Charles Baudelaire .

~

Which one of us has not dreamed, on ambitious days, of the miracle of a poetic prose: musical, without rhythm or rhyme; adaptable enough and discordant enough to conform to the lyrical movements of the soul, the waves of revery, the jolts of consciousness?

Above all else, it is residence in the teeming cities, it is the crossroads of numberless relations that gives birth to this obsessional ideal.

~

These tall and handsome ships, swaying imperceptibly on tranquil waters, these sturdy ships, with their inactive, nostalgic appearance, don’t they say to us in a speechless tongue: When do we cast off for happiness?

~

Free man, you will always cherish the sea.

~

It is at once by way of poetry and through poetry, as with music, that the soul glimpses splendors from beyond the tomb; and when an exquisite poem brings one’s eyes to the point of tears, those tears are not evidence of an excess of joy, they are witness far more to an exacerbated melancholy, a disposition of the nerves, a nature exiled among imperfect things, which would like to possess, without delay, a paradise revealed on this very same earth.

~

It is imagination that has taught man the moral sense of color, of contour, of sound and of scent. It created, in the beginning of the world, analogy and metaphor. It disassembles creation, and with materials gathered and arranged by rules whose origin is only to be found in the very depths of the soul, it creates a new world, it produces the sensation of the new. As it has created the world (this can be said, I believe, even in the religious sense), it is just that it should govern it.

~

Alas, the vices of man, as horrifying as they are presumed to be, contain proof (if only in their infinite expansiveness!) of his bent for the infinite.

~

There is in a word, in a verb, something sacred which forbids us from using it recklessly. To handle a language cunningly is to practice a kind of evocative sorcery.

~

An artist is only an artist thanks to his exquisite sense of beauty — a sense which provides him with intoxicating delights, but at the same time implying and including a sense, equally exquisite, of all deformity and disproportion.

The study of beauty is a duel in which the artist cries out in terror before being defeated.

~

It is the hour when the swarm of malevolent dreams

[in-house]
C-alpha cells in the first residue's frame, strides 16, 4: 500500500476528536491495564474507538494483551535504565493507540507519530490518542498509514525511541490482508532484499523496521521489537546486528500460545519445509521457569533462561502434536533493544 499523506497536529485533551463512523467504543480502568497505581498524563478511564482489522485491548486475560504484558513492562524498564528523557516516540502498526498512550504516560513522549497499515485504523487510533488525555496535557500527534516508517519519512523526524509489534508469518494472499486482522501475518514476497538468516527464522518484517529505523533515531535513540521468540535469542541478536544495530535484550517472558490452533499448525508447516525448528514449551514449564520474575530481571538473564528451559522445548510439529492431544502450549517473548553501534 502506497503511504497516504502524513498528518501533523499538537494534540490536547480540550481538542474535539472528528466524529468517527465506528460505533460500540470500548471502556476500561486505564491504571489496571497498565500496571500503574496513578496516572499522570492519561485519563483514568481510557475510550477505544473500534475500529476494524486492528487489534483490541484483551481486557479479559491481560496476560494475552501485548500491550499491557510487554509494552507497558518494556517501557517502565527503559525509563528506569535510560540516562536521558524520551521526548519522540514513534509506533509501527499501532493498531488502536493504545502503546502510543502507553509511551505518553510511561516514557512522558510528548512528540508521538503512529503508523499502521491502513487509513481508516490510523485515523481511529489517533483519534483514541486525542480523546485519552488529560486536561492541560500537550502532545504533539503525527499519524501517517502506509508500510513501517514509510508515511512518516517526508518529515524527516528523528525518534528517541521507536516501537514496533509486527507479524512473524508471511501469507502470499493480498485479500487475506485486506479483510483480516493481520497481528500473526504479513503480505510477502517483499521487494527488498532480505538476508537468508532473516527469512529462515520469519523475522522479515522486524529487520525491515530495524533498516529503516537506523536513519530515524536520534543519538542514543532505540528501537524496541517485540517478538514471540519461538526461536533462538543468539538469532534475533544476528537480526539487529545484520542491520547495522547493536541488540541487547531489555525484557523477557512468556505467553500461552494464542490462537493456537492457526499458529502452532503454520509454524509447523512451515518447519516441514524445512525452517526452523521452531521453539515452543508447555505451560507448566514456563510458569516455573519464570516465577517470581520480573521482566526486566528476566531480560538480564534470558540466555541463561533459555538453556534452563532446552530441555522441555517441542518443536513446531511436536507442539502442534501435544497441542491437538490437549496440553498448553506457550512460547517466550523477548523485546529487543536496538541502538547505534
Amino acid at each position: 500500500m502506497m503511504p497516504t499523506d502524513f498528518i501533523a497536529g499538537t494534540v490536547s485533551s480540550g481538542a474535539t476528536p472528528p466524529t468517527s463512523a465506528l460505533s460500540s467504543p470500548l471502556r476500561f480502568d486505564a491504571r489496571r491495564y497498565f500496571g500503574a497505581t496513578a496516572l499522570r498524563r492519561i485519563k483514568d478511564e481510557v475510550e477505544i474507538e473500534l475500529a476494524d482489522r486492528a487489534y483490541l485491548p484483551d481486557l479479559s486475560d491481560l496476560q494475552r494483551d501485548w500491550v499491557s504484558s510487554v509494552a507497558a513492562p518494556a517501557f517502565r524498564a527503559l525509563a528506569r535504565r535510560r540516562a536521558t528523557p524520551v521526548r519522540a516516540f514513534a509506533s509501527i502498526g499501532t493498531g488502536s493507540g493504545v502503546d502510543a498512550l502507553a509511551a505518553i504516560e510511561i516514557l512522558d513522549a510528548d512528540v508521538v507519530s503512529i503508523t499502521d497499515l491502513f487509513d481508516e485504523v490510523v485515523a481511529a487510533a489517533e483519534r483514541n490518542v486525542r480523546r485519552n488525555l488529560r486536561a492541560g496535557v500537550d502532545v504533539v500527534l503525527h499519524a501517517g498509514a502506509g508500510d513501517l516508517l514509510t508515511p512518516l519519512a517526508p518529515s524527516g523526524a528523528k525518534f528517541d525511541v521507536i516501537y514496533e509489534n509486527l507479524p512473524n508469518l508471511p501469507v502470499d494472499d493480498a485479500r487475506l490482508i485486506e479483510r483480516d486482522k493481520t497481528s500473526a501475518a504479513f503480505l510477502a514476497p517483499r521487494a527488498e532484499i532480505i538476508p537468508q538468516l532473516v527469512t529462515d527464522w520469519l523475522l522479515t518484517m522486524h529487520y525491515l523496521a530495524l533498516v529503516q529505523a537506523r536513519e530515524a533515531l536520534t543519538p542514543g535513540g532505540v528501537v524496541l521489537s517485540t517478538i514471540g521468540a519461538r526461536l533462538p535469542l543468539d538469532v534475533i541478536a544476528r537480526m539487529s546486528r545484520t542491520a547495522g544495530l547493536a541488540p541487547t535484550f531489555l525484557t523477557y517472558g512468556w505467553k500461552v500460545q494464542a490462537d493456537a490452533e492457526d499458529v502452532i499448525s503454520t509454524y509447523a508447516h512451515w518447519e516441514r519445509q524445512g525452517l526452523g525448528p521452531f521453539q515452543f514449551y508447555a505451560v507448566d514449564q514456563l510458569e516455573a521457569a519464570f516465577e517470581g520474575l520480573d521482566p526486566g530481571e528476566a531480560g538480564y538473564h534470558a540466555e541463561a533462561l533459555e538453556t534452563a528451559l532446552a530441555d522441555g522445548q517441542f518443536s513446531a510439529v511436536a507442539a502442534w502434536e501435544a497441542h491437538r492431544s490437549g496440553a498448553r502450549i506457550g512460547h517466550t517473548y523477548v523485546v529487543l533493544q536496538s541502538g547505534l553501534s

Makes sun-browned adolescents writhe upon their pillows.

~

The act of love strongly resembles torture or surgery.

You gave me your mud and I have turned it to gold.

~

It is necessary to work, if not from inclination, at least from despair. Everything considered, work is less boring than amusing oneself.

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About vanessalibertadgarcia

Vanessa Libertad Garcia is a Cuban – American writer & filmmaker who grew up between the burbs’ and hoods of Los Angeles. A graduate of Loyola Marymount University, she’s completed a myriad of successful projects that tackle both the film and literary worlds. Ms. Garcia has worked in various capacities as writer, director, and producer on fiction films such as the HSF/McNamara Arts Grant recipient “A Two Woman One Act” and documentaries such as “Maid in America,” which debuted on PBS’ Independent Lens. Two films out of the many, which have screened at top festivals such as The Los Angeles Film Fest, The Habana Film Fest, Cinequest, and Outfest to name a few. Ms. Garcia has had writings published by venerated literary staple Lambda Literary and the up-and-coming Amor Fati. Her first book “The Voting Booth After Dark: Despicable, Embarrassing, Repulsive” is drawing laudable reviews. It’s available for purchase at amazon.com, barnes&noble.com, and many other sites. She presently has a feature film titled “Dear Dios” based on the books’ characters and a second book — the collection of poetry “Bloody Fucking Hell” — in development. View all posts by vanessalibertadgarcia

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